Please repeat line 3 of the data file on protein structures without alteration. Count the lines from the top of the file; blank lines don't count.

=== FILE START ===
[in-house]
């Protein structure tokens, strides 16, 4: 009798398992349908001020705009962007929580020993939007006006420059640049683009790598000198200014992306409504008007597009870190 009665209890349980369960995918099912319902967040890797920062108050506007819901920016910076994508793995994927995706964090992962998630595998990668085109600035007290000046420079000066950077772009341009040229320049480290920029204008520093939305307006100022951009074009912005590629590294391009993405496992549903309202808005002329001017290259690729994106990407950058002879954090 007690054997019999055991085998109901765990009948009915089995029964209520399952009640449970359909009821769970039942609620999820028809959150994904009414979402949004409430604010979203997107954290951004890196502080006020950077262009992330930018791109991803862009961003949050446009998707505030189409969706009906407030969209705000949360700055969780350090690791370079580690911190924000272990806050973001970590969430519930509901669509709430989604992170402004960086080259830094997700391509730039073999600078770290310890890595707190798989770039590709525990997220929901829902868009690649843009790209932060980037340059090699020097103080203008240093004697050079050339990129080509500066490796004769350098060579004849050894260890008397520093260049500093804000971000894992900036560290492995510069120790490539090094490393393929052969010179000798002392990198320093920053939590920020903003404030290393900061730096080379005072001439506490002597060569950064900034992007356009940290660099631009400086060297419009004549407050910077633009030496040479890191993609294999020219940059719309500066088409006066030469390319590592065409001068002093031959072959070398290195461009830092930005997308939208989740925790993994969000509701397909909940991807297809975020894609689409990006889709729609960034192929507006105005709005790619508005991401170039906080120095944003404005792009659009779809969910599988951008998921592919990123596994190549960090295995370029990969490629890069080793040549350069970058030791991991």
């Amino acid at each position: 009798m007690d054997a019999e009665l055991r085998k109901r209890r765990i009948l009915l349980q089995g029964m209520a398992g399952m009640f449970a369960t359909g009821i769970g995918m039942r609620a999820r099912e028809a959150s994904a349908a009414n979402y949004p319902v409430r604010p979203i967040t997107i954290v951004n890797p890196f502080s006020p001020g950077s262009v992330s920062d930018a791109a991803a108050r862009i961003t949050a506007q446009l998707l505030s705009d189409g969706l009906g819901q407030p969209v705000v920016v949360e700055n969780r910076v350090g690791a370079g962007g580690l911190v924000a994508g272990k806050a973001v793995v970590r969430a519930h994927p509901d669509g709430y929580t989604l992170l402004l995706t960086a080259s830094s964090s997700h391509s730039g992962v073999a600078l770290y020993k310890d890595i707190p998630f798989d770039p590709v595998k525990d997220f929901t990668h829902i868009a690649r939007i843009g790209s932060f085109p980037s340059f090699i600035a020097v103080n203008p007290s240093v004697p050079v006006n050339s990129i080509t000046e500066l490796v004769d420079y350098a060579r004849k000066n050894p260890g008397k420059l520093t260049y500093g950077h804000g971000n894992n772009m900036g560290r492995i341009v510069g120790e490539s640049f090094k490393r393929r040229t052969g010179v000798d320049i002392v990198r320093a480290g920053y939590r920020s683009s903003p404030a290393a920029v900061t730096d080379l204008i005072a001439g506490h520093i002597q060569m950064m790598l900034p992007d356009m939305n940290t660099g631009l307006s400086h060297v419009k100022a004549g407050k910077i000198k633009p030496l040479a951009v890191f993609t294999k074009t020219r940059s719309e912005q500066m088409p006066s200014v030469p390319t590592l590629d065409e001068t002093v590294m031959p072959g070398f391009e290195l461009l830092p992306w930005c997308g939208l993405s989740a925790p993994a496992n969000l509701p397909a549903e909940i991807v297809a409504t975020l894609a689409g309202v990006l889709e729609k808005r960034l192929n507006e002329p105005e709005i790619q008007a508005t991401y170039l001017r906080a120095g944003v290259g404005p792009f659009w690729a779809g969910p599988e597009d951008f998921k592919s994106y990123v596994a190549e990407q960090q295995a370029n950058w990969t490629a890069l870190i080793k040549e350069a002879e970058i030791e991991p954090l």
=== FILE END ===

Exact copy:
């Amino acid at each position: 009798m007690d054997a019999e009665l055991r085998k109901r209890r765990i009948l009915l349980q089995g029964m209520a398992g399952m009640f449970a369960t359909g009821i769970g995918m039942r609620a999820r099912e028809a959150s994904a349908a009414n979402y949004p319902v409430r604010p979203i967040t997107i954290v951004n890797p890196f502080s006020p001020g950077s262009v992330s920062d930018a791109a991803a108050r862009i961003t949050a506007q446009l998707l505030s705009d189409g969706l009906g819901q407030p969209v705000v920016v949360e700055n969780r910076v350090g690791a370079g962007g580690l911190v924000a994508g272990k806050a973001v793995v970590r969430a519930h994927p509901d669509g709430y929580t989604l992170l402004l995706t960086a080259s830094s964090s997700h391509s730039g992962v073999a600078l770290y020993k310890d890595i707190p998630f798989d770039p590709v595998k525990d997220f929901t990668h829902i868009a690649r939007i843009g790209s932060f085109p980037s340059f090699i600035a020097v103080n203008p007290s240093v004697p050079v006006n050339s990129i080509t000046e500066l490796v004769d420079y350098a060579r004849k000066n050894p260890g008397k420059l520093t260049y500093g950077h804000g971000n894992n772009m900036g560290r492995i341009v510069g120790e490539s640049f090094k490393r393929r040229t052969g010179v000798d320049i002392v990198r320093a480290g920053y939590r920020s683009s903003p404030a290393a920029v900061t730096d080379l204008i005072a001439g506490h520093i002597q060569m950064m790598l900034p992007d356009m939305n940290t660099g631009l307006s400086h060297v419009k100022a004549g407050k910077i000198k633009p030496l040479a951009v890191f993609t294999k074009t020219r940059s719309e912005q500066m088409p006066s200014v030469p390319t590592l590629d065409e001068t002093v590294m031959p072959g070398f391009e290195l461009l830092p992306w930005c997308g939208l993405s989740a925790p993994a496992n969000l509701p397909a549903e909940i991807v297809a409504t975020l894609a689409g309202v990006l889709e729609k808005r960034l192929n507006e002329p105005e709005i790619q008007a508005t991401y170039l001017r906080a120095g944003v290259g404005p792009f659009w690729a779809g969910p599988e597009d951008f998921k592919s994106y990123v596994a190549e990407q960090q295995a370029n950058w990969t490629a890069l870190i080793k040549e350069a002879e970058i030791e991991p954090l």